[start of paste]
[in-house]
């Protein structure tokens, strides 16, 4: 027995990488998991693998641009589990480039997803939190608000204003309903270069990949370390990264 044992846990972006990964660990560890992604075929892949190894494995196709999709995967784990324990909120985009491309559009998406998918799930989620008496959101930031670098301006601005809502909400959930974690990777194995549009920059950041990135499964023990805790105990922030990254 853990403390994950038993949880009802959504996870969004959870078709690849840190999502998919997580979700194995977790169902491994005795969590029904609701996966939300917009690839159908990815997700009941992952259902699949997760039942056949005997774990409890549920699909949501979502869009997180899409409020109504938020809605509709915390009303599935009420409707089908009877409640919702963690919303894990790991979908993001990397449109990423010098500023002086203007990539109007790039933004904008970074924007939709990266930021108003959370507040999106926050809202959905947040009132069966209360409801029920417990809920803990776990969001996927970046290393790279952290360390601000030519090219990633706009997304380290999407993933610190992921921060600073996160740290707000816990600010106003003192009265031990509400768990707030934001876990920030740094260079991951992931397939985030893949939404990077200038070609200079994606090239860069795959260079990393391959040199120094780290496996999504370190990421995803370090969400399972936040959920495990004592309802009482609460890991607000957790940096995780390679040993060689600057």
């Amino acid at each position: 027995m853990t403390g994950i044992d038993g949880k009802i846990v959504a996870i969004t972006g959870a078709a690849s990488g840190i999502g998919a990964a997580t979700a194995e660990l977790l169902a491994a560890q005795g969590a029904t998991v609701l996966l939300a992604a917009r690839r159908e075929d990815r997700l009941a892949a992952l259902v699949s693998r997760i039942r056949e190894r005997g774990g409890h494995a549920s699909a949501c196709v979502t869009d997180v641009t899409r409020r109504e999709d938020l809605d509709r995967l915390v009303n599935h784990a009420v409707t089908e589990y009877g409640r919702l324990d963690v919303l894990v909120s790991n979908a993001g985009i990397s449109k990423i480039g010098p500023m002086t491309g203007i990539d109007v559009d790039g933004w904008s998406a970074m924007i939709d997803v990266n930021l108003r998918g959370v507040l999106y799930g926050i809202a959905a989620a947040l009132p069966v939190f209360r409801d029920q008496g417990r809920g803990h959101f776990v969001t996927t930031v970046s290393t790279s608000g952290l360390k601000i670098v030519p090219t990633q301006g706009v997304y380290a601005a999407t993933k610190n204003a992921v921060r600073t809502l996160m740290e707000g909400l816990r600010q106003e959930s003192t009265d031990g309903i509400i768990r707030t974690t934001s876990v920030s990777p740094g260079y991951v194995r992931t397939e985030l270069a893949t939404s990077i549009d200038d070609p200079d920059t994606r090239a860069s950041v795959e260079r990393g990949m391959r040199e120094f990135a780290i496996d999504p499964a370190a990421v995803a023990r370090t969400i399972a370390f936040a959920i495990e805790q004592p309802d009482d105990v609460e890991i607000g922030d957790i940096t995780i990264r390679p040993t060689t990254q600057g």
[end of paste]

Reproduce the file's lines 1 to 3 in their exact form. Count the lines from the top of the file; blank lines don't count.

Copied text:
[in-house]
């Protein structure tokens, strides 16, 4: 027995990488998991693998641009589990480039997803939190608000204003309903270069990949370390990264 044992846990972006990964660990560890992604075929892949190894494995196709999709995967784990324990909120985009491309559009998406998918799930989620008496959101930031670098301006601005809502909400959930974690990777194995549009920059950041990135499964023990805790105990922030990254 853990403390994950038993949880009802959504996870969004959870078709690849840190999502998919997580979700194995977790169902491994005795969590029904609701996966939300917009690839159908990815997700009941992952259902699949997760039942056949005997774990409890549920699909949501979502869009997180899409409020109504938020809605509709915390009303599935009420409707089908009877409640919702963690919303894990790991979908993001990397449109990423010098500023002086203007990539109007790039933004904008970074924007939709990266930021108003959370507040999106926050809202959905947040009132069966209360409801029920417990809920803990776990969001996927970046290393790279952290360390601000030519090219990633706009997304380290999407993933610190992921921060600073996160740290707000816990600010106003003192009265031990509400768990707030934001876990920030740094260079991951992931397939985030893949939404990077200038070609200079994606090239860069795959260079990393391959040199120094780290496996999504370190990421995803370090969400399972936040959920495990004592309802009482609460890991607000957790940096995780390679040993060689600057």
């Amino acid at each position: 027995m853990t403390g994950i044992d038993g949880k009802i846990v959504a996870i969004t972006g959870a078709a690849s990488g840190i999502g998919a990964a997580t979700a194995e660990l977790l169902a491994a560890q005795g969590a029904t998991v609701l996966l939300a992604a917009r690839r159908e075929d990815r997700l009941a892949a992952l259902v699949s693998r997760i039942r056949e190894r005997g774990g409890h494995a549920s699909a949501c196709v979502t869009d997180v641009t899409r409020r109504e999709d938020l809605d509709r995967l915390v009303n599935h784990a009420v409707t089908e589990y009877g409640r919702l324990d963690v919303l894990v909120s790991n979908a993001g985009i990397s449109k990423i480039g010098p500023m002086t491309g203007i990539d109007v559009d790039g933004w904008s998406a970074m924007i939709d997803v990266n930021l108003r998918g959370v507040l999106y799930g926050i809202a959905a989620a947040l009132p069966v939190f209360r409801d029920q008496g417990r809920g803990h959101f776990v969001t996927t930031v970046s290393t790279s608000g952290l360390k601000i670098v030519p090219t990633q301006g706009v997304y380290a601005a999407t993933k610190n204003a992921v921060r600073t809502l996160m740290e707000g909400l816990r600010q106003e959930s003192t009265d031990g309903i509400i768990r707030t974690t934001s876990v920030s990777p740094g260079y991951v194995r992931t397939e985030l270069a893949t939404s990077i549009d200038d070609p200079d920059t994606r090239a860069s950041v795959e260079r990393g990949m391959r040199e120094f990135a780290i496996d999504p499964a370190a990421v995803a023990r370090t969400i399972a370390f936040a959920i495990e805790q004592p309802d009482d105990v609460e890991i607000g922030d957790i940096t995780i990264r390679p040993t060689t990254q600057g």